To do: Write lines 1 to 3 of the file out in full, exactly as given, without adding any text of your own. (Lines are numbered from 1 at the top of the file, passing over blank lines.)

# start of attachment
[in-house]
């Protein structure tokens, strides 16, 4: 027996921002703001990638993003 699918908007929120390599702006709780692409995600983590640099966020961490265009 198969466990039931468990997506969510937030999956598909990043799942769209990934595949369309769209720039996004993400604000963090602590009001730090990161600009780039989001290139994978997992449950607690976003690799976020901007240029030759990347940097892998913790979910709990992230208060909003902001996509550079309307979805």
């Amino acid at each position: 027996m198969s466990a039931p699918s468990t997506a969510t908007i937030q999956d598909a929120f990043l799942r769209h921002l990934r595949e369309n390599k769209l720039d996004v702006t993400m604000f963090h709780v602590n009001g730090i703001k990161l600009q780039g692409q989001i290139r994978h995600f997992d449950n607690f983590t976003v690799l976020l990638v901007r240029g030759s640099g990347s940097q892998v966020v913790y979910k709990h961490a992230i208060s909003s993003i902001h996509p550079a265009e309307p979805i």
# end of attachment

[in-house]
């Protein structure tokens, strides 16, 4: 027996921002703001990638993003 699918908007929120390599702006709780692409995600983590640099966020961490265009 198969466990039931468990997506969510937030999956598909990043799942769209990934595949369309769209720039996004993400604000963090602590009001730090990161600009780039989001290139994978997992449950607690976003690799976020901007240029030759990347940097892998913790979910709990992230208060909003902001996509550079309307979805």
């Amino acid at each position: 027996m198969s466990a039931p699918s468990t997506a969510t908007i937030q999956d598909a929120f990043l799942r769209h921002l990934r595949e369309n390599k769209l720039d996004v702006t993400m604000f963090h709780v602590n009001g730090i703001k990161l600009q780039g692409q989001i290139r994978h995600f997992d449950n607690f983590t976003v690799l976020l990638v901007r240029g030759s640099g990347s940097q892998v966020v913790y979910k709990h961490a992230i208060s909003s993003i902001h996509p550079a265009e309307p979805i």